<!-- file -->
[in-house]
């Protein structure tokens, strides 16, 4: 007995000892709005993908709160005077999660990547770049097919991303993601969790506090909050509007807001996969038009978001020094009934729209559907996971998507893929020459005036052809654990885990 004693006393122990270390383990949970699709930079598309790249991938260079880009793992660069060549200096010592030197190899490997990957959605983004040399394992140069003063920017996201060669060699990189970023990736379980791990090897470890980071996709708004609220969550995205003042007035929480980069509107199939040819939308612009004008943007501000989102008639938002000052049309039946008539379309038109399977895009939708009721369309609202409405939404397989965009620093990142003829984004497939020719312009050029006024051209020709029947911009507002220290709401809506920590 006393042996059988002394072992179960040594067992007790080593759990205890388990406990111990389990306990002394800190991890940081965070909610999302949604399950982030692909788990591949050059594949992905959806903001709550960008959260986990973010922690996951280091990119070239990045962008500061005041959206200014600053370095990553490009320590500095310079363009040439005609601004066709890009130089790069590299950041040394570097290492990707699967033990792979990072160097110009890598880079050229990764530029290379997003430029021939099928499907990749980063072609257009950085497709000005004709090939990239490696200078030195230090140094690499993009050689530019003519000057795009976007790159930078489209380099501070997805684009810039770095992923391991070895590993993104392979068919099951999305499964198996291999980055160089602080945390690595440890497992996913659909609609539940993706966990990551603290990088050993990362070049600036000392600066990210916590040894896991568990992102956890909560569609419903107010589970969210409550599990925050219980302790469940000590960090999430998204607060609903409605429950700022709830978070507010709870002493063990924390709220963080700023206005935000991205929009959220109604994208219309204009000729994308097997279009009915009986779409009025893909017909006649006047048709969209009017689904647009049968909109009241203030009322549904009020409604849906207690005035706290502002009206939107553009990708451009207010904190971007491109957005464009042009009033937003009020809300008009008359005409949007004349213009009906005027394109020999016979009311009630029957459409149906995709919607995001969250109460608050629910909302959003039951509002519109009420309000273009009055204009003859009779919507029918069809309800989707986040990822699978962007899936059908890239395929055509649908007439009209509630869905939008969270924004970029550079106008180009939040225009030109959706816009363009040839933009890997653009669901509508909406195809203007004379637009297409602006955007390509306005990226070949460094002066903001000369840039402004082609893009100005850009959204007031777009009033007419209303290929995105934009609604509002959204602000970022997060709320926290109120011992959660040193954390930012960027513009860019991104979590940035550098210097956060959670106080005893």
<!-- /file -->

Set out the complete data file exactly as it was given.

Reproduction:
[in-house]
């Protein structure tokens, strides 16, 4: 007995000892709005993908709160005077999660990547770049097919991303993601969790506090909050509007807001996969038009978001020094009934729209559907996971998507893929020459005036052809654990885990 004693006393122990270390383990949970699709930079598309790249991938260079880009793992660069060549200096010592030197190899490997990957959605983004040399394992140069003063920017996201060669060699990189970023990736379980791990090897470890980071996709708004609220969550995205003042007035929480980069509107199939040819939308612009004008943007501000989102008639938002000052049309039946008539379309038109399977895009939708009721369309609202409405939404397989965009620093990142003829984004497939020719312009050029006024051209020709029947911009507002220290709401809506920590 006393042996059988002394072992179960040594067992007790080593759990205890388990406990111990389990306990002394800190991890940081965070909610999302949604399950982030692909788990591949050059594949992905959806903001709550960008959260986990973010922690996951280091990119070239990045962008500061005041959206200014600053370095990553490009320590500095310079363009040439005609601004066709890009130089790069590299950041040394570097290492990707699967033990792979990072160097110009890598880079050229990764530029290379997003430029021939099928499907990749980063072609257009950085497709000005004709090939990239490696200078030195230090140094690499993009050689530019003519000057795009976007790159930078489209380099501070997805684009810039770095992923391991070895590993993104392979068919099951999305499964198996291999980055160089602080945390690595440890497992996913659909609609539940993706966990990551603290990088050993990362070049600036000392600066990210916590040894896991568990992102956890909560569609419903107010589970969210409550599990925050219980302790469940000590960090999430998204607060609903409605429950700022709830978070507010709870002493063990924390709220963080700023206005935000991205929009959220109604994208219309204009000729994308097997279009009915009986779409009025893909017909006649006047048709969209009017689904647009049968909109009241203030009322549904009020409604849906207690005035706290502002009206939107553009990708451009207010904190971007491109957005464009042009009033937003009020809300008009008359005409949007004349213009009906005027394109020999016979009311009630029957459409149906995709919607995001969250109460608050629910909302959003039951509002519109009420309000273009009055204009003859009779919507029918069809309800989707986040990822699978962007899936059908890239395929055509649908007439009209509630869905939008969270924004970029550079106008180009939040225009030109959706816009363009040839933009890997653009669901509508909406195809203007004379637009297409602006955007390509306005990226070949460094002066903001000369840039402004082609893009100005850009959204007031777009009033007419209303290929995105934009609604509002959204602000970022997060709320926290109120011992959660040193954390930012960027513009860019991104979590940035550098210097956060959670106080005893």